Margaret Ponce Israel

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Margaret Ponce Israel (a/k/a Marge Israel) (1929-1987) was a painter and ceramist who lived and worked in New York City. She was married to New York artist Marvin Israel. Ponce was born in 1929 in Havana, Cuba, brought to the US as an infant. She died in 1987 at age 57 in Manhattan, hit by a tractor-trailer while riding her bike on West 23rd Street. Upon her death, her studio was overflowing with artwork. Israel attended the High School of Music and Art in New York and Syracuse University, studying ceramics at Greenwich House Pottery, where she eventually became an instructor.[1] In 1956 Israel won both first and second prize in ceramics at the Young Americans exhibition at the Museum of Contemporary Crafts, today the Museum of Arts and Design.[1]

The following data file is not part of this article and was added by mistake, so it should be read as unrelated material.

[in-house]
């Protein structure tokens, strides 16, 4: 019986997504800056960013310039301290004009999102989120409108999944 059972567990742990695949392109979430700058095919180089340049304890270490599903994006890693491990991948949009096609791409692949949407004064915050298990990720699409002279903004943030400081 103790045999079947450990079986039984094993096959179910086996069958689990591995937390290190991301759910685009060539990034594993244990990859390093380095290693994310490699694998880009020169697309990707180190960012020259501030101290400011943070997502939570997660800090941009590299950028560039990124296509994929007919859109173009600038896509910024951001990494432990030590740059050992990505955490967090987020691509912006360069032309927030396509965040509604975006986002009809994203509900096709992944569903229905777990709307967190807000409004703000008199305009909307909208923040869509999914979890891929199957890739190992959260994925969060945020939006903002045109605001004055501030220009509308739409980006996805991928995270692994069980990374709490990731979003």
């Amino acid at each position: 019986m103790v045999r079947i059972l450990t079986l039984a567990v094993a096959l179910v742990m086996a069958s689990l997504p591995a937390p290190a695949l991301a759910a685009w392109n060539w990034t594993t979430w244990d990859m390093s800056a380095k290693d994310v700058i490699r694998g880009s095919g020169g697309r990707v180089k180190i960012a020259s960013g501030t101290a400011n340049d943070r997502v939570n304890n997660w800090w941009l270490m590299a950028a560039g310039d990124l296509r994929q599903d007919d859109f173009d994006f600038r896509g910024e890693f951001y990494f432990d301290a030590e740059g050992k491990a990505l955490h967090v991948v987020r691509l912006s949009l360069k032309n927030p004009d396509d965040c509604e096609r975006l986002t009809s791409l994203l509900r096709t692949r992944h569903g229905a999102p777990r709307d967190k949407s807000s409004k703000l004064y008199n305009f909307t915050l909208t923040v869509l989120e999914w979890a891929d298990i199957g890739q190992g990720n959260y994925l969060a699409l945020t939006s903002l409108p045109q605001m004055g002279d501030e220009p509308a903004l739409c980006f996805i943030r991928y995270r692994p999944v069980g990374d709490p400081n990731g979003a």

Her studio/home was a three-story building in Manhattan that was once a horse stable. There she housed a bantam rooster, guinea hens, doves, a rabbit, dogs, and a cat. Her works depict many of these animals, and an exhibit of her work, "A Domestic Bestiary," was at the Perimeter Gallery in Chicago in February, 1998. She taught at Parsons School of Design; Greenwich House Pottery; Music and Art High School for Gifted Children; Y.M.H.A.; all in NYC, and at Ecole des Beaux Arts; Stanley William Hayter Graphic Art Studio; Atelier 17; and, Academie de la Grande Chaumiere all in Paris, France.

Exhibitions[edit]

References[edit]

  1. ^ a b Koplos, Janet and Bruce Metcalf (2010). Makers: A History of American Studio Craft. Hendersonville, NC: University of North Carolina Press, Center for Craft, Creativity, and Design. p. 234. ISBN 978-0-8078-3413-8. 

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